Events in China will turn into a global shortage of goods
Thousands of factories and plants in China have been forced to work at a quarter of their capacity for the third week. It's all to blame for the energy crisis that hit the country in early October. Residents and businesses in 20 Chinese provinces have been restricted due to severe power generation shortages. Such events will inevitably lead to a shortage of many goods around the world, writes the British newspaper The Times.
Today, a range of product categories in China take twice as long to manufacture. The shortage of coal, which generates more than 60% of all electricity in the country, has brought about 12% of the country's industrial capacity to a standstill. Tens of thousands of enterprises have switched to a two-day work week. Soon, this will hit the global supply chain of components, which in turn will result in a shortage of goods.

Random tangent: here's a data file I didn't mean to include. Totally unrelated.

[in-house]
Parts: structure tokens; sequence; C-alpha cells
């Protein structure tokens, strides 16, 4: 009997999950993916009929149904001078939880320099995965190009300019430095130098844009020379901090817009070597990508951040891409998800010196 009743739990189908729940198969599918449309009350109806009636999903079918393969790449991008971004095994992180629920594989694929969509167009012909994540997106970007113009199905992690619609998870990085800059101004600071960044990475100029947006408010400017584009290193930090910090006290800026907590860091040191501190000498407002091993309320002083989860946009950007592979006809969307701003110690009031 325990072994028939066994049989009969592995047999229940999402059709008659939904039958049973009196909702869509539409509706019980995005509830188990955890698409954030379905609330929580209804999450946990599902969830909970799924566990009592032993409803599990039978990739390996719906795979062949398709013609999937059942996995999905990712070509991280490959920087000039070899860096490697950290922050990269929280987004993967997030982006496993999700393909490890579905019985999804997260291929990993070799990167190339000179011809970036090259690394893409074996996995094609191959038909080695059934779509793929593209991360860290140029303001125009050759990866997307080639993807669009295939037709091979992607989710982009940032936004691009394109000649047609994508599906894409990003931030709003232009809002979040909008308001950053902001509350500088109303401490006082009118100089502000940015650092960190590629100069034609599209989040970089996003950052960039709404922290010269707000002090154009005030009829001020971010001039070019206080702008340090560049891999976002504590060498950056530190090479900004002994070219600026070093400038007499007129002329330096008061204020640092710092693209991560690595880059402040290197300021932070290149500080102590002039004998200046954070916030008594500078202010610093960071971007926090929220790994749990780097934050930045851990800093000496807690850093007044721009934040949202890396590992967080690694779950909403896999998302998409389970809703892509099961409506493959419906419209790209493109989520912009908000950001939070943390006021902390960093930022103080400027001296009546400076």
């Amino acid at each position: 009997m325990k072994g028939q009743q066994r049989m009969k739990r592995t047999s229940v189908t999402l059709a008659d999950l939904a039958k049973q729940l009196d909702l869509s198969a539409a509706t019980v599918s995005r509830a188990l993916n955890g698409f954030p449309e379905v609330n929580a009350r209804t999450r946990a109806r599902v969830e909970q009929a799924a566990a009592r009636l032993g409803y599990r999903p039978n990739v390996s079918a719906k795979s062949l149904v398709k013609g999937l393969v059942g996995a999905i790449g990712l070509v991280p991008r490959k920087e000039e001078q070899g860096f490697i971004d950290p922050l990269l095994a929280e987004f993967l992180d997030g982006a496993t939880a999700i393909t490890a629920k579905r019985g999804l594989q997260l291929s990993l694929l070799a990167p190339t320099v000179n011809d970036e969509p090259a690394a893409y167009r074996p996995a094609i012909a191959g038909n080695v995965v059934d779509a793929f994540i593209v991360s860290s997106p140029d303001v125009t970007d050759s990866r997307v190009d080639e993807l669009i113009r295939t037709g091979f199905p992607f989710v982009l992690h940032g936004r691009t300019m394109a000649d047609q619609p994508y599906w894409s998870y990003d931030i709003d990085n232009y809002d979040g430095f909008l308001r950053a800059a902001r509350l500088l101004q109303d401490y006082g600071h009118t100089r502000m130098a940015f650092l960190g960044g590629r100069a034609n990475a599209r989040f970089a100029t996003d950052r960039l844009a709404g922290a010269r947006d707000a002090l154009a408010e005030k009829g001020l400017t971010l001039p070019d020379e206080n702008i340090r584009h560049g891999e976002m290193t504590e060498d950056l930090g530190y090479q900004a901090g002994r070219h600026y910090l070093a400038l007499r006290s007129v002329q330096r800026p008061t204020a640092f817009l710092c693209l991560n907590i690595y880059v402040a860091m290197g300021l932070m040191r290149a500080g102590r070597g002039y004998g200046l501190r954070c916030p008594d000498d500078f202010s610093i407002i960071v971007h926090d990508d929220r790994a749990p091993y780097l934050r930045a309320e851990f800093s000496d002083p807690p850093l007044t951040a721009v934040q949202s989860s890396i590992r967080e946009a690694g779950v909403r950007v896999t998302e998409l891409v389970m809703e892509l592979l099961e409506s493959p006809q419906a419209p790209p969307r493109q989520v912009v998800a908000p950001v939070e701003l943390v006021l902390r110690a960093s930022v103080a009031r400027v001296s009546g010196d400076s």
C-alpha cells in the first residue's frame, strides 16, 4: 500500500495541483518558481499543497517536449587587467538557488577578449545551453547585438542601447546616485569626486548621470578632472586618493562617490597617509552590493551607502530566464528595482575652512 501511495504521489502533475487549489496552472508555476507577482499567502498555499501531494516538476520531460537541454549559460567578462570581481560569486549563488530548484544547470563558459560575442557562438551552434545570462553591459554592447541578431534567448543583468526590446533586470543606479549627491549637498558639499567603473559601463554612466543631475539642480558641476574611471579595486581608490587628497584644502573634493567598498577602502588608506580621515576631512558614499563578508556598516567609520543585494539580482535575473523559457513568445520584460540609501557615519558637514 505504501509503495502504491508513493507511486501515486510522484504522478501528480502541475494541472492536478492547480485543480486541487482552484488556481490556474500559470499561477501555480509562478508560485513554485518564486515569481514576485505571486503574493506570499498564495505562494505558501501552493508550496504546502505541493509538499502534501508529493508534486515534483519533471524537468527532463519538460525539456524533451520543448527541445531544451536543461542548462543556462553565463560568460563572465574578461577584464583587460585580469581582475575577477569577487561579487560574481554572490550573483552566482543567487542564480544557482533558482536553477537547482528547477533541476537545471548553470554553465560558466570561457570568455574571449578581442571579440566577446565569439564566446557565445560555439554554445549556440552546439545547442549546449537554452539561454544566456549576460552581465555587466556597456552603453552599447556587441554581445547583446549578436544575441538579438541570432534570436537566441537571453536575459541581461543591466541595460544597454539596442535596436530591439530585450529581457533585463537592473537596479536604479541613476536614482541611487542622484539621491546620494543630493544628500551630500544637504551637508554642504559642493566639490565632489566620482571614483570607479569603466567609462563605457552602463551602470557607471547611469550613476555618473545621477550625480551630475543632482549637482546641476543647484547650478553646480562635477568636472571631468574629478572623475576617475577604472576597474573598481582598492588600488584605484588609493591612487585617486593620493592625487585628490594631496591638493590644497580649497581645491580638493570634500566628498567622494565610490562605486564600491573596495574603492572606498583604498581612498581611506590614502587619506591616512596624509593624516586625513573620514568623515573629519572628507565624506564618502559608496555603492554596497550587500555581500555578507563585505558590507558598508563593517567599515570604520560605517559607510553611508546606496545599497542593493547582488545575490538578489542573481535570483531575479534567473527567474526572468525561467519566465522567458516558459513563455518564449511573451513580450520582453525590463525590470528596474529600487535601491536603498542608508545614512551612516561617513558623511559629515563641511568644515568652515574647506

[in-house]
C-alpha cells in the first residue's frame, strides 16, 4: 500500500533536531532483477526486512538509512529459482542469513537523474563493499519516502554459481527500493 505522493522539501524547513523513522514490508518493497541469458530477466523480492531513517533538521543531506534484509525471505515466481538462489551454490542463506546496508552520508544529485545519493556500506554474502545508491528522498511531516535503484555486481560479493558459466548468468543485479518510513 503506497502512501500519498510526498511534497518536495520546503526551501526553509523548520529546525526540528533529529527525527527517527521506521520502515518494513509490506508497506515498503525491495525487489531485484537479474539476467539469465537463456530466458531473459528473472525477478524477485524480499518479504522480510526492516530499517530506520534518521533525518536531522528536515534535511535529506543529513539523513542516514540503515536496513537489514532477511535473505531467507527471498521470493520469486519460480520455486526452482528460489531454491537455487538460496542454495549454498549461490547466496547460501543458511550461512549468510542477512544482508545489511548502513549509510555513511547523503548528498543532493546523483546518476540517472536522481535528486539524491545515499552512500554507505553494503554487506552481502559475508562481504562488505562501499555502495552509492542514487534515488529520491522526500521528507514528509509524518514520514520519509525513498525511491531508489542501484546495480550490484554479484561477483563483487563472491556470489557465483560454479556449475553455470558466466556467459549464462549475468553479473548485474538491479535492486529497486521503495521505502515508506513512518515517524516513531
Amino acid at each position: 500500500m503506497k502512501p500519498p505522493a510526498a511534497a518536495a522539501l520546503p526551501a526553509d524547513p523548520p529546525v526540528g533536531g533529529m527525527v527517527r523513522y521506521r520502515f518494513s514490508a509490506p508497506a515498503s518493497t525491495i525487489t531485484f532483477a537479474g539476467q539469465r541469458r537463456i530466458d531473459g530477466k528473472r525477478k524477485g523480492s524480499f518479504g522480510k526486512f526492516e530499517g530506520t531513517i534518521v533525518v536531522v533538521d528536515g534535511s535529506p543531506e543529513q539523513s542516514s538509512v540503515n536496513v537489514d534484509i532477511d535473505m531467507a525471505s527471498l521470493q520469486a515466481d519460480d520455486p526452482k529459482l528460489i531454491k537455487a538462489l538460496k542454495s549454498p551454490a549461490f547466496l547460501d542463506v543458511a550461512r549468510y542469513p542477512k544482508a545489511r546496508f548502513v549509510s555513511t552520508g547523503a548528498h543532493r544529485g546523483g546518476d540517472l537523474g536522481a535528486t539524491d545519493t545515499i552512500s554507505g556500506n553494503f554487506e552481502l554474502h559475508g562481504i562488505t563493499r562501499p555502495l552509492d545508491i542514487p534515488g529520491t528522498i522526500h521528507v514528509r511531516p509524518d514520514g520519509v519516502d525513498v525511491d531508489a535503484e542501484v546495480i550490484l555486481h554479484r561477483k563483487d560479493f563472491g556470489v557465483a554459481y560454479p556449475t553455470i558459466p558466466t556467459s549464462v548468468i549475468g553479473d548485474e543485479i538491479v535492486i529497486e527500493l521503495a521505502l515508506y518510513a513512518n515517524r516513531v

Analysts at the Dutch bank ING predict that the main disruptions in the supply of Chinese goods and components will occur in 2022 and may last until its end. At the same time, the increase in import prices in some countries will reach 12%.
China is experiencing a coal shortage for several reasons. Firstly, it is the worldwide rise in prices for energy resources - from oil and gas to coal and fuel oil. Secondly, it is a series of measures taken by the Chinese government to reduce emissions into the environment. Thirdly, there is a disruption in the supply chains of coal to the country due to the consequences of the coronavirus pandemic.